Now we've thrown caution to the wind and the bottom 80% have been thrown under the bus and if Delta spike 10 times into this November – they will say "who could have seen that coming".  

"While Mona Lisas and Mad Hatters
Sons of bankers, sons of lawyers
Turn around and say good morning to the night
For unless they see the sky
But they can't and that is why

They know not if it's dark outside or light "- Elton John

Have a great weekend, 

- Phil


Do you know someone who would benefit from this information? We can send your friend a strictly confidential, one-time email telling them about this information. Your privacy and your friend's privacy is your business... no spam! Click here and tell a friend!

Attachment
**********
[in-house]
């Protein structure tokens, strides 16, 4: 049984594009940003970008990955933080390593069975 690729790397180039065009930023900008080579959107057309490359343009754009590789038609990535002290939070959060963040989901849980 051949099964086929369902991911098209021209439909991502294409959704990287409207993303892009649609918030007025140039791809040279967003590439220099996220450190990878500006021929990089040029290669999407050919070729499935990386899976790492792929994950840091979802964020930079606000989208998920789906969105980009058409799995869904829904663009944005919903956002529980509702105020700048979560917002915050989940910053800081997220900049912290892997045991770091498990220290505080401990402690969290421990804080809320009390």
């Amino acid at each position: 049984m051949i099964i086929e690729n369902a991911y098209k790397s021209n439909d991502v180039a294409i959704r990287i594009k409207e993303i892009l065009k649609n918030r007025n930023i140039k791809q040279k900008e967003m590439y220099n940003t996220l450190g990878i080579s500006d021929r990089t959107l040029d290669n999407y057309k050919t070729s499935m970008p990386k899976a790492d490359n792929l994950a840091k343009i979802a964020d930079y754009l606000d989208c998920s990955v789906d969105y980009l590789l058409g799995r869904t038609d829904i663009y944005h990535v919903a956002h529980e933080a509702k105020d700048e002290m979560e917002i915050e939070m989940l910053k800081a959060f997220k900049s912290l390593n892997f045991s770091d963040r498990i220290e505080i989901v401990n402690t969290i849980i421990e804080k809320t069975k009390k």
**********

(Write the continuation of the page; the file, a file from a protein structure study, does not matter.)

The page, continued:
Comments (reverse order)

    You must be logged in to make a comment.
    You can sign up for a membership or log in

    Sign up today for an exclusive discount along with our 30-day GUARANTEE — Love us or leave, with your money back! Click here to become a part of our growing community and learn how to stop gambling with your investments. We will teach you to BE THE HOUSE — Not the Gambler!

    Click here to see some testimonials from our members!

  1. Good Morning.

  2. Powell doing well – nice pop on his comments so far.



  3. Hundreds of Afghans picked their way through the carnage left behind by the previous day’s deadly suicide bombings outside Kabul airport in a last-ditch effort to flee the country.

    The president said the U.S. would respond to the deadly attacks in Afghanistan that killed dozens and promised to continue evacuation efforts.